Supreme Court applies Copyrights Contributory Infringement

On June 20, 2011, the Israeli Supreme Court handed down a decision that adopts the doctrine of copyrights contributory infringement in Israel.

In a judgment rendered in Civil Appeal 5977/07 the Hebrew University of Jerusalem v. Shoken Publishing House et al. the Supreme Court held that the appellant, the Hebrew University of Jerusalem was not liable for copyrights contributory infringement.

Respondent, Shoken Publishing House is the publisher and the copyright owner of a book titled “Traditional Japan” by Prof. Ben-Ami Shiloni. Copies of that title were photocopied and sold to students in the university campus by Mr. Yaakov Cohen, who served as the head of the OFEK students’ organization which is associated with and sponsored by the Labor Party.

Modern Japan by Prof. Ben Ami Shiloni

In the first instance, the Jerusalem District Court, held that the University was not liable for direct copyrights infringement, but found the University liable for contributory copyrights infringement by failing to exercise control over the activities of the students’ organization, by not preventing the infringing sale and by supplying the platform for the sale of the infringing copies.

The Supreme Court reviewed the Israeli Copyright Act 2007 which provides in section 47 for direct infringement of copyrights by any person, who without the permission of the copyrights owner performs one of the actions that are excluded to the copyrights owner under section 11 of the Act or allows other person to perform them. The Court indicated that the Copyright Act provides for contributory infringement only in the specific circumstances of a person who allows third party, for profit, to use an “entertainment public institute” (e.g., theater, restaurant, cinema, etc.) for the public performance of a copyrighted work without the consent of the copyright owner. The Copyright Act does not provide for a general wrong of contributory infringement of copyrights.

The Supreme Court then reviewed the conflicting interests of the copyrights owners, the end users, and the public in general, and analyzed the pros and cons of adopting the contributory infringement doctrine.  The Supreme Court stated that “it is worthy to apply the contributory infringement in order to reward the author for the efforts invested in the work; to allow adequate protection to the rights of the authors in the era of anonymous users; and to supply the required incentives necessary for the continued production of new works…there is no place to allow a middle factor that significantly contributed to the copyright infringement to escape liability. The interests of the users and the general public do not contradict the application of contributory infringement. However, as will be clarified, those interests dictate the prudent and narrow application of the doctrine, only under specific circumstances and in limited exceptional cases.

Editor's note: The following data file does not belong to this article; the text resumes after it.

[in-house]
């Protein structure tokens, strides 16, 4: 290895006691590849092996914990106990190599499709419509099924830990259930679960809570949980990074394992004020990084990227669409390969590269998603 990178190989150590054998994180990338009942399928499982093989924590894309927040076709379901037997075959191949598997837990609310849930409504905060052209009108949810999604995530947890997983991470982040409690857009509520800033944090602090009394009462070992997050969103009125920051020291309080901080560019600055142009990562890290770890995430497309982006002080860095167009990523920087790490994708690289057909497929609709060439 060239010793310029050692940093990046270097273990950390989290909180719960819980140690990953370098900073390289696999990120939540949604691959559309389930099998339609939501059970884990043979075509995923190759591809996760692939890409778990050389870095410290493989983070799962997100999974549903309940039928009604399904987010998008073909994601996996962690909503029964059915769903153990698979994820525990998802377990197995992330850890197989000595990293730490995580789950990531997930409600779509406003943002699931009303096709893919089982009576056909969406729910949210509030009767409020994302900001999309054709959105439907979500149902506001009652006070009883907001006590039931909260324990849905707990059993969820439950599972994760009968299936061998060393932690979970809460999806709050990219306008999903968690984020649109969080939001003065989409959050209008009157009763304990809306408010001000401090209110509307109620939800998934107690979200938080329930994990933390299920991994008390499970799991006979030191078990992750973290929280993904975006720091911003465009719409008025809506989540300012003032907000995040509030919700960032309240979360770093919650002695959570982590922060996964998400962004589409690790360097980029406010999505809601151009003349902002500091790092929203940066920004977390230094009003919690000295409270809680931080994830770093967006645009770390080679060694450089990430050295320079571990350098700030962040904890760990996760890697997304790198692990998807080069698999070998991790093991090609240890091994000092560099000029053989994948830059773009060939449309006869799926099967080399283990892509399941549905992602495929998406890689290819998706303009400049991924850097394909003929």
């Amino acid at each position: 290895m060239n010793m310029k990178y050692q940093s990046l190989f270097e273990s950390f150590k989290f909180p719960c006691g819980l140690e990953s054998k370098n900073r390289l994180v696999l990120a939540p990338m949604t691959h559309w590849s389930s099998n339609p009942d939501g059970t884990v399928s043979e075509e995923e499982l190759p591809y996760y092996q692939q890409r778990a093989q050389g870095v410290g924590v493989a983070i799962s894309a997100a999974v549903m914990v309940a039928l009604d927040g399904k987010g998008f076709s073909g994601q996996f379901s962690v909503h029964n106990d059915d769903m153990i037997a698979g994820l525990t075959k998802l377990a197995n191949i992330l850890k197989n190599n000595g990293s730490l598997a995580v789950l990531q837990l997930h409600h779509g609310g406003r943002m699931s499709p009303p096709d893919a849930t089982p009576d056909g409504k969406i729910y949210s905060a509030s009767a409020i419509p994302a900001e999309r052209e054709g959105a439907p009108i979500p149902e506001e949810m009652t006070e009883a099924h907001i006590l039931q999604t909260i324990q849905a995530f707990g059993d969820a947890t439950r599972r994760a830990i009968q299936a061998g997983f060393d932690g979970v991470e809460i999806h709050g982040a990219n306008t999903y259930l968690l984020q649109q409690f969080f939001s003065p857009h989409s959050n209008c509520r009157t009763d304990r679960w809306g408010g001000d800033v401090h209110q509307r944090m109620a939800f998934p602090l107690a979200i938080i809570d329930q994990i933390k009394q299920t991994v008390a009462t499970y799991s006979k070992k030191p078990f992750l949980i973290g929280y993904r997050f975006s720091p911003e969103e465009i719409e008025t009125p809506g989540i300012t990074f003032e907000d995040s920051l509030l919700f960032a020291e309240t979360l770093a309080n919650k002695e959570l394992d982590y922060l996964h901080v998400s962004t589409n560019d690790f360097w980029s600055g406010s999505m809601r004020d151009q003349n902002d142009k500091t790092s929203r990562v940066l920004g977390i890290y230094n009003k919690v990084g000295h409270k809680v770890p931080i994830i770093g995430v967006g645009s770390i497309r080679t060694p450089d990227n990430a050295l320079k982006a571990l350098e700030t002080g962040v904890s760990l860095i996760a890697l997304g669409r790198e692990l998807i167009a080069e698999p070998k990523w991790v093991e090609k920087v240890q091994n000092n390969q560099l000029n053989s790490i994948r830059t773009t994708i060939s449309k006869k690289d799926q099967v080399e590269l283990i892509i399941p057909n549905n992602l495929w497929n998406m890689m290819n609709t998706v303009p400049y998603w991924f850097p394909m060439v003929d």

The Supreme Court established the application of the contributory infringement doctrine on two grounds. First – the Copyright Act and second, the general liability of contributor, inducer or accomplice, provided in section 12 of the Torts Ordinance.

The Supreme Court held that three conditions should be met in order to establish contributory infringement:

  1. Direct infringement must occur. The Supreme Court clarified that it is not necessary to sue any direct infringer; however, Plaintiff must establish that direct infringement took place. The Court further noted that contributory infringement may be found even if the direct infringers have defense against the infringement (such as fair use);
  2. The contributory infringer must have actual knowledge of the infringing acts;
  3. The contributory infringer must make a significant and prominent contribution to the performance of the infringement. The acts of the middle factor should constitute integral and significant part of the infringing activities, e.g., inducement, promotion or providing the means enabling performance of the direct infringement.

The Supreme Court then reviewed the conduct of the University and found that the third condition was not met. The University did not promote or actively induced students to perform the infringing acts. Further, the University did not lay the platform for the performance of the infringement. The sole contribution of the University manifested in its failure to prevent the infringement and its omission to actively stop the infringing act. The court held that this was not sufficient in order to establish contributory infringement.